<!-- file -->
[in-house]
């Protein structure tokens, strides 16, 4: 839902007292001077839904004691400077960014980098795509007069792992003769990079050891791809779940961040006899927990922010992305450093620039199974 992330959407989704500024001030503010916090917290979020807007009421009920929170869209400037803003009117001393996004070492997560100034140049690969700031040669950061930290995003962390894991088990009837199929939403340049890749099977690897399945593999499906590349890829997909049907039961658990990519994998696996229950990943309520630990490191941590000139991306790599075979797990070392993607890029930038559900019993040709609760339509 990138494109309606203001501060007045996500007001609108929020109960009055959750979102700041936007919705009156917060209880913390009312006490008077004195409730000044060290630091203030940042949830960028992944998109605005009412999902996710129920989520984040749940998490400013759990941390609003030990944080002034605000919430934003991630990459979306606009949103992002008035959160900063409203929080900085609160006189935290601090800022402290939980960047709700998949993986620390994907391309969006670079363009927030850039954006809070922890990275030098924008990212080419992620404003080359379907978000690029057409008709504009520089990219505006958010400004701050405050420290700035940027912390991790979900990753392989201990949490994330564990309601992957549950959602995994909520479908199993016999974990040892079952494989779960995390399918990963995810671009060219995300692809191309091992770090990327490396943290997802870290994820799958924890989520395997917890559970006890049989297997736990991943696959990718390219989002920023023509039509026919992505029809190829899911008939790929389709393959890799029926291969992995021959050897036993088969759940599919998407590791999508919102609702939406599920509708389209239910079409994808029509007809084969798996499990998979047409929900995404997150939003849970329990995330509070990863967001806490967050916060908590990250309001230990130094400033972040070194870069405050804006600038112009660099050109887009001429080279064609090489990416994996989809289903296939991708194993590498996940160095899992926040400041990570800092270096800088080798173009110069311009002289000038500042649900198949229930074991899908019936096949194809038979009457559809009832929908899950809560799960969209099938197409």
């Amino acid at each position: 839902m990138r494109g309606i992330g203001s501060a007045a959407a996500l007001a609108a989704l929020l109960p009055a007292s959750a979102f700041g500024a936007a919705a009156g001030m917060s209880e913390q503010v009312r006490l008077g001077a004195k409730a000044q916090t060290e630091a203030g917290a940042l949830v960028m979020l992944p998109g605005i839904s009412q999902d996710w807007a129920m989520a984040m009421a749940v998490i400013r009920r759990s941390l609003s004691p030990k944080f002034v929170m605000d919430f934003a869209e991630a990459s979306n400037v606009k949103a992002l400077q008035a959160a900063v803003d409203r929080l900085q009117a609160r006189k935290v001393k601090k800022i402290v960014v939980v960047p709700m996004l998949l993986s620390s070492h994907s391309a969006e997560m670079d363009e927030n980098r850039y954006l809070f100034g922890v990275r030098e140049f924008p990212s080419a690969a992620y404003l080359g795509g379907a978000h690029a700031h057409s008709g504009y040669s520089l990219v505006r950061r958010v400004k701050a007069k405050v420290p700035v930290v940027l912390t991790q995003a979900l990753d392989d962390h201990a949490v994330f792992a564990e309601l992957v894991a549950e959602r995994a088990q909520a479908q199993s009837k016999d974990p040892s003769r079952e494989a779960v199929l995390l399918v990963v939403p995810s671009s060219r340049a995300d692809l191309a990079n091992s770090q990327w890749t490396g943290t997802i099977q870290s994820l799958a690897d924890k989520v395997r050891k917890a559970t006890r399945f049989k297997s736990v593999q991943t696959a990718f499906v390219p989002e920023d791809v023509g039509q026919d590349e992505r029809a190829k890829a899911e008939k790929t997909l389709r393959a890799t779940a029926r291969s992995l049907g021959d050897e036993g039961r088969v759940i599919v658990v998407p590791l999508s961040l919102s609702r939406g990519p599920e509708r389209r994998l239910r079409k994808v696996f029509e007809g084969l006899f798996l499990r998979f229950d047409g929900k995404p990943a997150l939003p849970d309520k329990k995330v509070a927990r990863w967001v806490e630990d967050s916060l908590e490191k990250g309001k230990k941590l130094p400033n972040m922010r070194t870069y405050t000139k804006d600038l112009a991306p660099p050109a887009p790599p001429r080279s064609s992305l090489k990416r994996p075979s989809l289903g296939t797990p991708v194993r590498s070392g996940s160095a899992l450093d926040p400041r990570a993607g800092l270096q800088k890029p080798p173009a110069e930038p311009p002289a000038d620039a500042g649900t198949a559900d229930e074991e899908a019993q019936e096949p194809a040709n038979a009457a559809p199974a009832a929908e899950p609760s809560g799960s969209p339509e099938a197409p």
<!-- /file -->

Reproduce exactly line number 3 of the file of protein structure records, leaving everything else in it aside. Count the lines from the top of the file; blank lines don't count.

């Amino acid at each position: 839902m990138r494109g309606i992330g203001s501060a007045a959407a996500l007001a609108a989704l929020l109960p009055a007292s959750a979102f700041g500024a936007a919705a009156g001030m917060s209880e913390q503010v009312r006490l008077g001077a004195k409730a000044q916090t060290e630091a203030g917290a940042l949830v960028m979020l992944p998109g605005i839904s009412q999902d996710w807007a129920m989520a984040m009421a749940v998490i400013r009920r759990s941390l609003s004691p030990k944080f002034v929170m605000d919430f934003a869209e991630a990459s979306n400037v606009k949103a992002l400077q008035a959160a900063v803003d409203r929080l900085q009117a609160r006189k935290v001393k601090k800022i402290v960014v939980v960047p709700m996004l998949l993986s620390s070492h994907s391309a969006e997560m670079d363009e927030n980098r850039y954006l809070f100034g922890v990275r030098e140049f924008p990212s080419a690969a992620y404003l080359g795509g379907a978000h690029a700031h057409s008709g504009y040669s520089l990219v505006r950061r958010v400004k701050a007069k405050v420290p700035v930290v940027l912390t991790q995003a979900l990753d392989d962390h201990a949490v994330f792992a564990e309601l992957v894991a549950e959602r995994a088990q909520a479908q199993s009837k016999d974990p040892s003769r079952e494989a779960v199929l995390l399918v990963v939403p995810s671009s060219r340049a995300d692809l191309a990079n091992s770090q990327w890749t490396g943290t997802i099977q870290s994820l799958a690897d924890k989520v395997r050891k917890a559970t006890r399945f049989k297997s736990v593999q991943t696959a990718f499906v390219p989002e920023d791809v023509g039509q026919d590349e992505r029809a190829k890829a899911e008939k790929t997909l389709r393959a890799t779940a029926r291969s992995l049907g021959d050897e036993g039961r088969v759940i599919v658990v998407p590791l999508s961040l919102s609702r939406g990519p599920e509708r389209r994998l239910r079409k994808v696996f029509e007809g084969l006899f798996l499990r998979f229950d047409g929900k995404p990943a997150l939003p849970d309520k329990k995330v509070a927990r990863w967001v806490e630990d967050s916060l908590e490191k990250g309001k230990k941590l130094p400033n972040m922010r070194t870069y405050t000139k804006d600038l112009a991306p660099p050109a887009p790599p001429r080279s064609s992305l090489k990416r994996p075979s989809l289903g296939t797990p991708v194993r590498s070392g996940s160095a899992l450093d926040p400041r990570a993607g800092l270096q800088k890029p080798p173009a110069e930038p311009p002289a000038d620039a500042g649900t198949a559900d229930e074991e899908a019993q019936e096949p194809a040709n038979a009457a559809p199974a009832a929908e899950p609760s809560g799960s969209p339509e099938a197409p």